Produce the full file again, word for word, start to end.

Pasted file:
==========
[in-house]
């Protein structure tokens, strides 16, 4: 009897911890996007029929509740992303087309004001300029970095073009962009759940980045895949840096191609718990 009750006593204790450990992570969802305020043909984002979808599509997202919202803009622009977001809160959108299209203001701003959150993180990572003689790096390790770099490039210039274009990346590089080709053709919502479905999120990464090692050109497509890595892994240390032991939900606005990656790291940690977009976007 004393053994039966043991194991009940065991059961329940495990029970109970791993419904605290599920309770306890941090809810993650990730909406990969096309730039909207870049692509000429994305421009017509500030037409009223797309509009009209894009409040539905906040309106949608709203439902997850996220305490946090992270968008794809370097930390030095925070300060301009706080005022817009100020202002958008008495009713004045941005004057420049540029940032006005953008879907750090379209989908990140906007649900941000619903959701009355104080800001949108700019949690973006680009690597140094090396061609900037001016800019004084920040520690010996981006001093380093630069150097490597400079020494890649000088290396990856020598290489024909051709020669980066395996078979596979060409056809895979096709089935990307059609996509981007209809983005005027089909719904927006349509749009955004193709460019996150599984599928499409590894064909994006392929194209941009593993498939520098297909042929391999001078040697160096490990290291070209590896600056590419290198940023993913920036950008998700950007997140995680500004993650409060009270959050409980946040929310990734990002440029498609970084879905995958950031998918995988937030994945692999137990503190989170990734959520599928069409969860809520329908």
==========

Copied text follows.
[in-house]
């Protein structure tokens, strides 16, 4: 009897911890996007029929509740992303087309004001300029970095073009962009759940980045895949840096191609718990 009750006593204790450990992570969802305020043909984002979808599509997202919202803009622009977001809160959108299209203001701003959150993180990572003689790096390790770099490039210039274009990346590089080709053709919502479905999120990464090692050109497509890595892994240390032991939900606005990656790291940690977009976007 004393053994039966043991194991009940065991059961329940495990029970109970791993419904605290599920309770306890941090809810993650990730909406990969096309730039909207870049692509000429994305421009017509500030037409009223797309509009009209894009409040539905906040309106949608709203439902997850996220305490946090992270968008794809370097930390030095925070300060301009706080005022817009100020202002958008008495009713004045941005004057420049540029940032006005953008879907750090379209989908990140906007649900941000619903959701009355104080800001949108700019949690973006680009690597140094090396061609900037001016800019004084920040520690010996981006001093380093630069150097490597400079020494890649000088290396990856020598290489024909051709020669980066395996078979596979060409056809895979096709089935990307059609996509981007209809983005005027089909719904927006349509749009955004193709460019996150599984599928499409590894064909994006392929194209941009593993498939520098297909042929391999001078040697160096490990290291070209590896600056590419290198940023993913920036950008998700950007997140995680500004993650409060009270959050409980946040929310990734990002440029498609970084879905995958950031998918995988937030994945692999137990503190989170990734959520599928069409969860809520329908």